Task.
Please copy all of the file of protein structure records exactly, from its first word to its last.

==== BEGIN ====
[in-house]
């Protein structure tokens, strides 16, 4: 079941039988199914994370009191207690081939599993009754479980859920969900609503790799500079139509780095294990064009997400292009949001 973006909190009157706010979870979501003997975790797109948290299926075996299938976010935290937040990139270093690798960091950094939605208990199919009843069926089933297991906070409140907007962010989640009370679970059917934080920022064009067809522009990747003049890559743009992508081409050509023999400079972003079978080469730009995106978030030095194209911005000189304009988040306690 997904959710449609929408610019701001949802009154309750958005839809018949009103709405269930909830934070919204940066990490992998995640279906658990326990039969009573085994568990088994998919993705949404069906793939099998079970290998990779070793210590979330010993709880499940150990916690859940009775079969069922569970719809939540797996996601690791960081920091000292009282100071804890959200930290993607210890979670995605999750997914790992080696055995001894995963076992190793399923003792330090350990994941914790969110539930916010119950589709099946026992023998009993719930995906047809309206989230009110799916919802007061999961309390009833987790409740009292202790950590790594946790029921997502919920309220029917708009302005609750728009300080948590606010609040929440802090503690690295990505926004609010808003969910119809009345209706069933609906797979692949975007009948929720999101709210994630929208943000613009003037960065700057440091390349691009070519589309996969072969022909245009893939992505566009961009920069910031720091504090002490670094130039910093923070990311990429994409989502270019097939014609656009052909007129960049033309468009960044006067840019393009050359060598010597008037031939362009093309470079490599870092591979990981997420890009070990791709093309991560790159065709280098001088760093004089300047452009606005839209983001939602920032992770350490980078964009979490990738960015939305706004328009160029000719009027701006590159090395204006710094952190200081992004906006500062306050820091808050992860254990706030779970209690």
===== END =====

[in-house]
């Protein structure tokens, strides 16, 4: 079941039988199914994370009191207690081939599993009754479980859920969900609503790799500079139509780095294990064009997400292009949001 973006909190009157706010979870979501003997975790797109948290299926075996299938976010935290937040990139270093690798960091950094939605208990199919009843069926089933297991906070409140907007962010989640009370679970059917934080920022064009067809522009990747003049890559743009992508081409050509023999400079972003079978080469730009995106978030030095194209911005000189304009988040306690 997904959710449609929408610019701001949802009154309750958005839809018949009103709405269930909830934070919204940066990490992998995640279906658990326990039969009573085994568990088994998919993705949404069906793939099998079970290998990779070793210590979330010993709880499940150990916690859940009775079969069922569970719809939540797996996601690791960081920091000292009282100071804890959200930290993607210890979670995605999750997914790992080696055995001894995963076992190793399923003792330090350990994941914790969110539930916010119950589709099946026992023998009993719930995906047809309206989230009110799916919802007061999961309390009833987790409740009292202790950590790594946790029921997502919920309220029917708009302005609750728009300080948590606010609040929440802090503690690295990505926004609010808003969910119809009345209706069933609906797979692949975007009948929720999101709210994630929208943000613009003037960065700057440091390349691009070519589309996969072969022909245009893939992505566009961009920069910031720091504090002490670094130039910093923070990311990429994409989502270019097939014609656009052909007129960049033309468009960044006067840019393009050359060598010597008037031939362009093309470079490599870092591979990981997420890009070990791709093309991560790159065709280098001088760093004089300047452009606005839209983001939602920032992770350490980078964009979490990738960015939305706004328009160029000719009027701006590159090395204006710094952190200081992004906006500062306050820091808050992860254990706030779970209690």